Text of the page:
Intel: Citi currently sees limited 'upside' as bull-bear debate rages on
Intel (NASDAQ:INTC) is the recipient of some "cautious" commentary on Wall Street as Bank of America notes the company is facing increasing competition in its businesses and its long-term plan may not play out as the company believes, but the company is being led by "a driven and experienced management team."
Analyst Vivek Arya, who rates Intel (INTC) underperform with a $47 price target, noted that Advanced Micro Devices (NASDAQ:AMD), Nvidia (NASDAQ:NVDA), Taiwan Semiconductor Manufacturing (NYSE:TSM) and Arm are eating away at Intel, while it also has a "large exposure" to a declining PC market, which accounts for roughly 45% of sales and 50% of fab loadings.
It also has a strategic risk, with its move into the foundry business, concerns about its operations, as it has produced five nodes in four years and concerns about how much cash it will burn as it builds out its foundry business.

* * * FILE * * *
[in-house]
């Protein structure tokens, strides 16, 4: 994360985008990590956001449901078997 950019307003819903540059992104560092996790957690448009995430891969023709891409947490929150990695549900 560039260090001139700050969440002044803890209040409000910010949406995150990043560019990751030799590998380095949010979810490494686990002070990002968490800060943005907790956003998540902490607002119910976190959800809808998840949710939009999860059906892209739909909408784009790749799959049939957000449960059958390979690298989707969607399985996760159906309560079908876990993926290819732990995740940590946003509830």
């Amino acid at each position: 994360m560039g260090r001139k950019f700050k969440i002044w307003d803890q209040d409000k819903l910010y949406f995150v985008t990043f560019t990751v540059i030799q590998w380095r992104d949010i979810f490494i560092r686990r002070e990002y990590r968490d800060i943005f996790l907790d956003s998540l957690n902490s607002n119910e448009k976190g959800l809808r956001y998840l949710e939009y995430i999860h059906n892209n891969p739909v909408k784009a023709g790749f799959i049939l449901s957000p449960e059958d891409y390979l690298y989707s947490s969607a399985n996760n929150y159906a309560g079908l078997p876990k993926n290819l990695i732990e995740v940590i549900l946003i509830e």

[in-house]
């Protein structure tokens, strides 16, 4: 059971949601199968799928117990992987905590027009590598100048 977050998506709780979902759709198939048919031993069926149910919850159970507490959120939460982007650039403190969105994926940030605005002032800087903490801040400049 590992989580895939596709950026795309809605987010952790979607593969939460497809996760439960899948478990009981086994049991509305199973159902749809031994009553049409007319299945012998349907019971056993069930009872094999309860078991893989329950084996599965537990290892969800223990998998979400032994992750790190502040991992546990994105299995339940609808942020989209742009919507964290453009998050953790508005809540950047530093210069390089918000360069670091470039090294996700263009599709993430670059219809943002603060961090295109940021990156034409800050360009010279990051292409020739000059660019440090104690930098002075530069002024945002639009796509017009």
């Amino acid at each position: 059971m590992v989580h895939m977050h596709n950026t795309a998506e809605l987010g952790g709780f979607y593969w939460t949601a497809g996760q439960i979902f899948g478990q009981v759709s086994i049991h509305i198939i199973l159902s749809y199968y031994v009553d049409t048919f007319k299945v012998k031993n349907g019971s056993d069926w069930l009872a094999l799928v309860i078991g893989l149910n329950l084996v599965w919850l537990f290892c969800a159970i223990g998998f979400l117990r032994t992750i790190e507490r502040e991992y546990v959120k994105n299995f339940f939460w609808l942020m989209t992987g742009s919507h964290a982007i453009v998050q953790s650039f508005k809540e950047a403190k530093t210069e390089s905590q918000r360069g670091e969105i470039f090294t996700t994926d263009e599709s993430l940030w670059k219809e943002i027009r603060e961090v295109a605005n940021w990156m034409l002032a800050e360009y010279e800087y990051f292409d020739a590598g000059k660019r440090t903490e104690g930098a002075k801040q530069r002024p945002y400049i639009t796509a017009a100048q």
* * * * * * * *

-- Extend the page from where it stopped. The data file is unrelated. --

On the other hand, Intel (INTC) has a driven management team, led by Chief Executive Pat Gelsinger and is exposed to "attractive compute end-markets." Investor expectations for Intel (INTC) are also low and there is "strategic value" in geopolitics and it is aligned with manufacturing incentives with the U.S. and European Union.
"However, these advantages will, in our view, only bring INTC back to its CY20/21 EPS/free cash flow, suggesting limited stock upside," Arya wrote in a note to clients.
Intel shares were lower in premarket trading, down more than 2% to $47.80.
In addition, Arya said that the company's decision to invest in fabs "implies that a simple PE (which does not capture rising capex vs. fabless rivals) or sum-of -the-parts (no catalyst for break-up) could be incomplete valuation metrics."
In February, Gelsinger, along with Chairman Ishrak Omar, both purchased the chipmaker's stock for the first time in months.